Donald J. Querio

The United States Supreme Court’s decision in AT&T Mobility v. Concepcion, 563 U.S. 333 (2011), marked a turning point in California’s traditional hostility to arbitration of consumer disputes, especially as an alternative to class actions. The high court ruled that for consumer transactions involving interstate commerce, the Federal Arbitration Act (“FAA”) favored traditional one-on-one arbitration and trumped California’s policy against class action waivers. That policy had reached its zenith in Discover Bank v. Super. Ct., 36 Cal. 4th 148 (2005), which banned class action waivers for most consumer claims. Concepcion explicitly overruled Discover Bank, at least for any contract within the reach of the FAA. Arguably, this left the Discover Bank bar on class waivers available only for the rare case that did not in some way touch interstate commerce.

The ever-creative class action bar in California latched on to this limited local exception to Concepcion’s broad sweep to fashion what became known colloquially … (read more…)

Joseph W. Guzzetta

Data breaches are on the rise. Hackers are constantly probing the networks of financial institutions, retailers and other companies seeking any data that may be of value. Financial institutions are a major target. Not surprisingly, with the rise in the number of data breaches has come an increase in the number of lawsuits filed against companies relating to these breaches. When a company experiences a data breach, it can expect to be named in multiple lawsuits—including class actions—asserting, among other things, that the company was negligent in not preventing the breach.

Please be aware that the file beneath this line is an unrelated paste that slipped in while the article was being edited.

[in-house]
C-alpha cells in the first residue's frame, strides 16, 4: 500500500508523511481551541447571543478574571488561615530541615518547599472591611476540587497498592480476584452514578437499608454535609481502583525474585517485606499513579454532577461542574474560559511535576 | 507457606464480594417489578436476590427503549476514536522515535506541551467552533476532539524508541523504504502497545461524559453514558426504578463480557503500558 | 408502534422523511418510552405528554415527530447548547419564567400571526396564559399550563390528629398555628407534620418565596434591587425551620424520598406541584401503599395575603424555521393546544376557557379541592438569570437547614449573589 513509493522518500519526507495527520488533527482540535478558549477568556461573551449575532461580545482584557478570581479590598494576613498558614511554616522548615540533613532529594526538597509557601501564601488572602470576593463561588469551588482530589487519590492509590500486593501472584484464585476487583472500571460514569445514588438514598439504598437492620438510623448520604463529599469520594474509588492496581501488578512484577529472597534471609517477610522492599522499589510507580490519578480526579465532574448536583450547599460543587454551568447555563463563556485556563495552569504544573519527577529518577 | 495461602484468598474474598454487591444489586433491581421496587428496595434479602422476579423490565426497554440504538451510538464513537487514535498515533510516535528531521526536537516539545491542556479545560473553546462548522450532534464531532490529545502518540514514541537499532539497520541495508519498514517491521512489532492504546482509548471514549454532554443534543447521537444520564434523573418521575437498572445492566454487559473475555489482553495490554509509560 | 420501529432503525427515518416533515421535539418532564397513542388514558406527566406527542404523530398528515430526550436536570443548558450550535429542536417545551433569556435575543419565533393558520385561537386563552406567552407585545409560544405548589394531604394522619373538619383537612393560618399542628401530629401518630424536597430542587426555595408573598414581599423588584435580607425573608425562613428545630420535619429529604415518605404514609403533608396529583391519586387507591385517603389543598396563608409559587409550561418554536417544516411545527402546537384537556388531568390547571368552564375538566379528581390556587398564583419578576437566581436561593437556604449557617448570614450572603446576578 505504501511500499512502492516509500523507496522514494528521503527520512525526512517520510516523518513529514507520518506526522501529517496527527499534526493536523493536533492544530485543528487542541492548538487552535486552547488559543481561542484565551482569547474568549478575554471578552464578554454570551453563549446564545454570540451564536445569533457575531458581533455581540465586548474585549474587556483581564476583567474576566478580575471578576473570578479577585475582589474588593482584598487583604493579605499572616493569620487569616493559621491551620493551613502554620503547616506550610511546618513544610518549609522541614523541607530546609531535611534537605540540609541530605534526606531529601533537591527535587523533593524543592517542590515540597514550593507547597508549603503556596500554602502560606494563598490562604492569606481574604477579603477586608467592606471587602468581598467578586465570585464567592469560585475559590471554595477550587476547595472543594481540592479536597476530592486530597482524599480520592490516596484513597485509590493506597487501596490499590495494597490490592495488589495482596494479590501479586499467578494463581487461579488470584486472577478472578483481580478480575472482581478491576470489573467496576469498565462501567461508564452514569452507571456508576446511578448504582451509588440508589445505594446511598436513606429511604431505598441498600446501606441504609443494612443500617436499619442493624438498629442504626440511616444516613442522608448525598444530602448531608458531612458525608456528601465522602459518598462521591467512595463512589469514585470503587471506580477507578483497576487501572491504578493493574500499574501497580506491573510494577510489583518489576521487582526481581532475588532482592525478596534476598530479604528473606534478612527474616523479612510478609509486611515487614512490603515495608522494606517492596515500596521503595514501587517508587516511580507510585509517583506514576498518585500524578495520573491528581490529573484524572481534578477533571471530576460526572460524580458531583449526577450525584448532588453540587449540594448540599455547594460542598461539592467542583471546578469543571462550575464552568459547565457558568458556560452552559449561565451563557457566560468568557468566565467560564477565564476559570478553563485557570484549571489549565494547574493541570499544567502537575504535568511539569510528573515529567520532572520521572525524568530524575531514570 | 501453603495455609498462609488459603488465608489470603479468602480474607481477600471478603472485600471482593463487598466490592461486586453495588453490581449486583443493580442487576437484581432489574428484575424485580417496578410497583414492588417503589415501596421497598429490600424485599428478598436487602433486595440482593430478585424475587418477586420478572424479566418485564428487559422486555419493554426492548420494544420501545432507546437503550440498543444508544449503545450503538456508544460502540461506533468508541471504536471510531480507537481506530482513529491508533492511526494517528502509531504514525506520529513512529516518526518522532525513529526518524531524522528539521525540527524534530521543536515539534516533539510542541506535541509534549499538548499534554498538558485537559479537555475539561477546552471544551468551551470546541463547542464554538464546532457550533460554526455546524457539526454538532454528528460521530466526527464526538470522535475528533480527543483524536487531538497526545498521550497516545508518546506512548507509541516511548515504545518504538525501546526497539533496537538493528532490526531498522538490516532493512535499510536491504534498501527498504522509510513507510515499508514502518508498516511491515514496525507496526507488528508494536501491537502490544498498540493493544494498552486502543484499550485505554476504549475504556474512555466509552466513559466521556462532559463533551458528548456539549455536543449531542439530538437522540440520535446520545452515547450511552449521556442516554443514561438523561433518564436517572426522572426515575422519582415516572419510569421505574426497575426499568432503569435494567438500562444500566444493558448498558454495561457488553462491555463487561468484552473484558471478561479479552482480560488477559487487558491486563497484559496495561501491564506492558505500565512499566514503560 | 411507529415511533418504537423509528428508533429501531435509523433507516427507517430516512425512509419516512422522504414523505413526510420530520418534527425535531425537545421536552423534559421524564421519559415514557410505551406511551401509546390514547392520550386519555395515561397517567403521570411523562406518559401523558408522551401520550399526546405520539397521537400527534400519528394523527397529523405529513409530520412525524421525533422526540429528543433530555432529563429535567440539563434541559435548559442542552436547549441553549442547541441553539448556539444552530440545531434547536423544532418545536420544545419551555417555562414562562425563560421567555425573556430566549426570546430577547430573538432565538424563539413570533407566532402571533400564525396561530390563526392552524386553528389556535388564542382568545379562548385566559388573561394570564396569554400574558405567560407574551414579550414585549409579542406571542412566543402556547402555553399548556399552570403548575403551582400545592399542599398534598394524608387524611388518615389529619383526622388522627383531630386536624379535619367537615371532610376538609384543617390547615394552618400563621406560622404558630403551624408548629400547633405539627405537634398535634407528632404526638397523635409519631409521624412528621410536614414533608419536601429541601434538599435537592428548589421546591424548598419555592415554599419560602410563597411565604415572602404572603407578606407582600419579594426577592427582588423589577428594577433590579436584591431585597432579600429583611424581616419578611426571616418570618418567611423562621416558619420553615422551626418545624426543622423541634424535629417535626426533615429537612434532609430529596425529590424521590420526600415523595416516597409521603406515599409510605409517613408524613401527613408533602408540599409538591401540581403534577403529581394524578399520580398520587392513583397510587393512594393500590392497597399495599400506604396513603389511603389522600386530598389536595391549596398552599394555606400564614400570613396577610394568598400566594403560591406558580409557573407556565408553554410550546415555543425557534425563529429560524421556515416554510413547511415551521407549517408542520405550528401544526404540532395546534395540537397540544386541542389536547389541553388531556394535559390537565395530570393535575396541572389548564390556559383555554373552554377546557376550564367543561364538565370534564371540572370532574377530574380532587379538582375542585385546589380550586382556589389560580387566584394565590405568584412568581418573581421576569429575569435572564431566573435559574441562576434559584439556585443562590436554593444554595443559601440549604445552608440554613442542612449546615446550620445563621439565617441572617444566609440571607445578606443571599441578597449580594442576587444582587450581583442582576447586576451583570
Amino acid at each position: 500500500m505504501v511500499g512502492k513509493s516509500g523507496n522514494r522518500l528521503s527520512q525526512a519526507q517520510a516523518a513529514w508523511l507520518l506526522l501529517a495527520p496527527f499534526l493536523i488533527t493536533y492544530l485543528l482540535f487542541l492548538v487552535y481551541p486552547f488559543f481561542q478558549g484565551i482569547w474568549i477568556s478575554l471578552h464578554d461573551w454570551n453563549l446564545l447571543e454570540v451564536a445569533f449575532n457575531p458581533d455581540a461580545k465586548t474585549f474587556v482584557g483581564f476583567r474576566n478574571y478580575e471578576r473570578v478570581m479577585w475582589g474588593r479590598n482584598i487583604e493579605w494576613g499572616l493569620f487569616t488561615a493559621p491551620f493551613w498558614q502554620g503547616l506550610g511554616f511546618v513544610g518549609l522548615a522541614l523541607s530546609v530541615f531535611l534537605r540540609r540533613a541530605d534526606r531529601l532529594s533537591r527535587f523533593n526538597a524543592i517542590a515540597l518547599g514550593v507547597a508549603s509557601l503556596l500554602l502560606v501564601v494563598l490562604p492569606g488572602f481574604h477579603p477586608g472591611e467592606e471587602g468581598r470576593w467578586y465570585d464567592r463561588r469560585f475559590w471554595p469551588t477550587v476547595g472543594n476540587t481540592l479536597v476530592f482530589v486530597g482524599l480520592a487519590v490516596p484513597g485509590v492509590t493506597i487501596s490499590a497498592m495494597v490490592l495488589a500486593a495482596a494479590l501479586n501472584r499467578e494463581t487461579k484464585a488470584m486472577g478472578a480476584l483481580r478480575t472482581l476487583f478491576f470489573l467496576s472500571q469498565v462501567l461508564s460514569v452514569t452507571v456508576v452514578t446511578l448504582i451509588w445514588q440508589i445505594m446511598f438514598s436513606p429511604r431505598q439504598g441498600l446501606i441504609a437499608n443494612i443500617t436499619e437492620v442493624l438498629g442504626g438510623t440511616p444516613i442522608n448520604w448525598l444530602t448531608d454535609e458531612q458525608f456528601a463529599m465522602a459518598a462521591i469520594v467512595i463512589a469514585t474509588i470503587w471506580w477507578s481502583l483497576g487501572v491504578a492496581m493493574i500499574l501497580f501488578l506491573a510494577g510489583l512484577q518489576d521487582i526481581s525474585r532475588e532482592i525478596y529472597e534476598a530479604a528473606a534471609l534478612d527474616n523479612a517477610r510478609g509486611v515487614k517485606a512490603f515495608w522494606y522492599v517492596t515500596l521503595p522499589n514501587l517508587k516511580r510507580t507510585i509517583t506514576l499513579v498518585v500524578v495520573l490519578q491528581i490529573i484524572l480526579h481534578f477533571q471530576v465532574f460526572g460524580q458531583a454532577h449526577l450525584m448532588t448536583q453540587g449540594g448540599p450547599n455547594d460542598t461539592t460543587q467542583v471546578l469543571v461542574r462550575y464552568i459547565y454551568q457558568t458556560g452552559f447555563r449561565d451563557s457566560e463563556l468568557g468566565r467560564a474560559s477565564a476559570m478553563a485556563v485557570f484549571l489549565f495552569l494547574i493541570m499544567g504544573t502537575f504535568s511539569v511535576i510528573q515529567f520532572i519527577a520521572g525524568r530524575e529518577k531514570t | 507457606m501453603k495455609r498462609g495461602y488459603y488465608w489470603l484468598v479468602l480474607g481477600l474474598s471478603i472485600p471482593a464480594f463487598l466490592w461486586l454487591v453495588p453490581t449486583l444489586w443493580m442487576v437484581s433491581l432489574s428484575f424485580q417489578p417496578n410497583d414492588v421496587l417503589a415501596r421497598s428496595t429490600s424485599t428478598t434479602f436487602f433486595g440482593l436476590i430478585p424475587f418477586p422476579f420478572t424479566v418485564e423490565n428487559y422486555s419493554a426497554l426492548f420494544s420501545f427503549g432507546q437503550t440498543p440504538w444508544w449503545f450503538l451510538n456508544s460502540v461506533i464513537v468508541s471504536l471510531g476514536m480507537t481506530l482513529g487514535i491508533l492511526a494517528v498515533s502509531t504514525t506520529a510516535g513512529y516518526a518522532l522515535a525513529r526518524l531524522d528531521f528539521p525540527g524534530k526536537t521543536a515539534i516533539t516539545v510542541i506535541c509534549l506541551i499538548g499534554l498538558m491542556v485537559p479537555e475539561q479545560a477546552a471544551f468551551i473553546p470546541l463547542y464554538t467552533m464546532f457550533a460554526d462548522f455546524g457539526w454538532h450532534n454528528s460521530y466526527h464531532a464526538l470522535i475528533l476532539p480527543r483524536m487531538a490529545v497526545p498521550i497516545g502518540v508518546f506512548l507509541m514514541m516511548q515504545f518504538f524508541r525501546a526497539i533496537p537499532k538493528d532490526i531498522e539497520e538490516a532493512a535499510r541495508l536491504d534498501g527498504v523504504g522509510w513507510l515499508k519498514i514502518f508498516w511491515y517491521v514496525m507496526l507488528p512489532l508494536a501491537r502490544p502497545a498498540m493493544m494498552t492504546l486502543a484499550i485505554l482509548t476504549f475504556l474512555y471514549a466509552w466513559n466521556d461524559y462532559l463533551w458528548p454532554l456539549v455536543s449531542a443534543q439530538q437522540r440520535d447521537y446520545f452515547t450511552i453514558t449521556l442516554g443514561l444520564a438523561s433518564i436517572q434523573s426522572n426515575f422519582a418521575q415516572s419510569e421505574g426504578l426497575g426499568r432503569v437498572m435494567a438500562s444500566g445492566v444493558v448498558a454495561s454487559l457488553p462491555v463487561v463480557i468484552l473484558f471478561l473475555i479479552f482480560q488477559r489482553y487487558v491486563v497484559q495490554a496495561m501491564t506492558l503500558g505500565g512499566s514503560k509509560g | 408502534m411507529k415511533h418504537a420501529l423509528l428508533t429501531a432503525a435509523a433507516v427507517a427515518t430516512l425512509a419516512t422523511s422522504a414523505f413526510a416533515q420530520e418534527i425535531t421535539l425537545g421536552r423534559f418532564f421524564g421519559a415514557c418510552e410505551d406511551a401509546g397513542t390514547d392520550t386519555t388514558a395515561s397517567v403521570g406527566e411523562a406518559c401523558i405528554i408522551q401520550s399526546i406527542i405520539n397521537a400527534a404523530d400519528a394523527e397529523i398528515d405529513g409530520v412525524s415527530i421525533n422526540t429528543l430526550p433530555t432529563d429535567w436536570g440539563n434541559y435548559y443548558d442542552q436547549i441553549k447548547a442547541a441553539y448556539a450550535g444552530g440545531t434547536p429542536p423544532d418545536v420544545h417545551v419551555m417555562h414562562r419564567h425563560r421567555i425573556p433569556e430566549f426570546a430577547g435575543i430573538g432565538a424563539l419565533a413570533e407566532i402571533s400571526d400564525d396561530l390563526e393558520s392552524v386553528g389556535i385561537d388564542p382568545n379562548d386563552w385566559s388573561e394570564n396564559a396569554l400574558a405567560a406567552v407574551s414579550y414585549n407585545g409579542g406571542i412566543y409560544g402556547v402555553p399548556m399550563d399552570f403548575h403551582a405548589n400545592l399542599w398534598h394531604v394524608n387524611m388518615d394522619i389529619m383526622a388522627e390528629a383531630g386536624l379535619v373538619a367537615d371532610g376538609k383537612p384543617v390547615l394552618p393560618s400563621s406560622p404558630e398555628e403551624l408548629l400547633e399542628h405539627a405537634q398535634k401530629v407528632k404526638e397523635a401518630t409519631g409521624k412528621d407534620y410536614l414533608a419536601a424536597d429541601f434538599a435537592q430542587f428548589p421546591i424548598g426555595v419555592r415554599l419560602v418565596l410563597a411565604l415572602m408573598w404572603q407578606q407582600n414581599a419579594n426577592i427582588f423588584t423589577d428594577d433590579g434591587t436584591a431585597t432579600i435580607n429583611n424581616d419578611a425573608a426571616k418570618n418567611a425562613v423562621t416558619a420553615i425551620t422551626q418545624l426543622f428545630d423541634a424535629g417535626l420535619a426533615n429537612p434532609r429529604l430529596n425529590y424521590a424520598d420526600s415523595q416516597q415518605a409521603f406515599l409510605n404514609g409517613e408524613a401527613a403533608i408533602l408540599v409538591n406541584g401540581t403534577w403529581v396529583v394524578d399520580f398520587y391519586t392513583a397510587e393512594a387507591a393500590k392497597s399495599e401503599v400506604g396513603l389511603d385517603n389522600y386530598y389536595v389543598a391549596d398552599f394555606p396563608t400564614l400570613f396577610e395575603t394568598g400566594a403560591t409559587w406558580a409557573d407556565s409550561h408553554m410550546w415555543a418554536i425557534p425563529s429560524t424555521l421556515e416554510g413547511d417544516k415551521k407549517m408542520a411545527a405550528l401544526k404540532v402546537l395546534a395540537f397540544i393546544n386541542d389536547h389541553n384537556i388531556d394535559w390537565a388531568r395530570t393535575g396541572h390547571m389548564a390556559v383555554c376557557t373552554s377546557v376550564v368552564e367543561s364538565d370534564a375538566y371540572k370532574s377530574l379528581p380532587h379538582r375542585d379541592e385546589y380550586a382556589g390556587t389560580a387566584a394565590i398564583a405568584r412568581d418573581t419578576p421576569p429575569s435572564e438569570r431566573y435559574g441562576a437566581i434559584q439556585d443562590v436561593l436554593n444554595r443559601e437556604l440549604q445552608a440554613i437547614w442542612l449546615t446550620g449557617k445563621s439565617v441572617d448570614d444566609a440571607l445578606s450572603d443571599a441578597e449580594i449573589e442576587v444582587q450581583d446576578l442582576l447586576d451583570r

Data breaches are expensive, and that expense is increasing. Apart from the obvious cost of defending the inevitable lawsuits that follow a breach—Target recently agreed to pay over $40 million to settle one of the data breach class actions resulting from its December 2013 breach—companies that suffer data breaches face costs of securing their networks after the breach, costs of repairing their reputation in the eyes of potential customers, and costs of retaining existing customers. According to a May 2015 study commissioned by IBM Corporation and conducted by Ponemon Institute, the average cost of a data breach has increased 23% since 2013. On average, each stolen customer record containing confidential information costs the company $154 (this is across all industries—the cost per record is likely higher in the financial services industry). The average cost of lost business after a data breach increased from $1.33 million in 2014 to $1.57 million in 2015. The average cost of detecting and mitigating data breaches increased from $.76 million to $.99 million in the last year. Data breaches in the financial services industry are the fourth-most expensive of any industry, behind only breaches in the healthcare, education and pharmaceutical industries in terms of average cost.

With all of this expense, it is obvious that preventing a data breach should be your first priority. This is expensive in and of itself, but the costs pale in comparison to the costs of responding to a breach after the fact. Hiring competent computer security professionals, segregating networks, and requiring good password security practices for all employees is just a start. But suppose, despite taking all the precautions you thought prudent, a hacker still manages to penetrate your company’s computer security and steal valuable customer data. What do you do next?

This article provides a general overview of the requirements of California’s data breach notification law, with which companies must comply when they experience a data breach. Obviously, stopping the leak is priority one. Identifying how the hacker penetrated your network, and stopping the penetration, should happen immediately. But company counsel should … (read more…)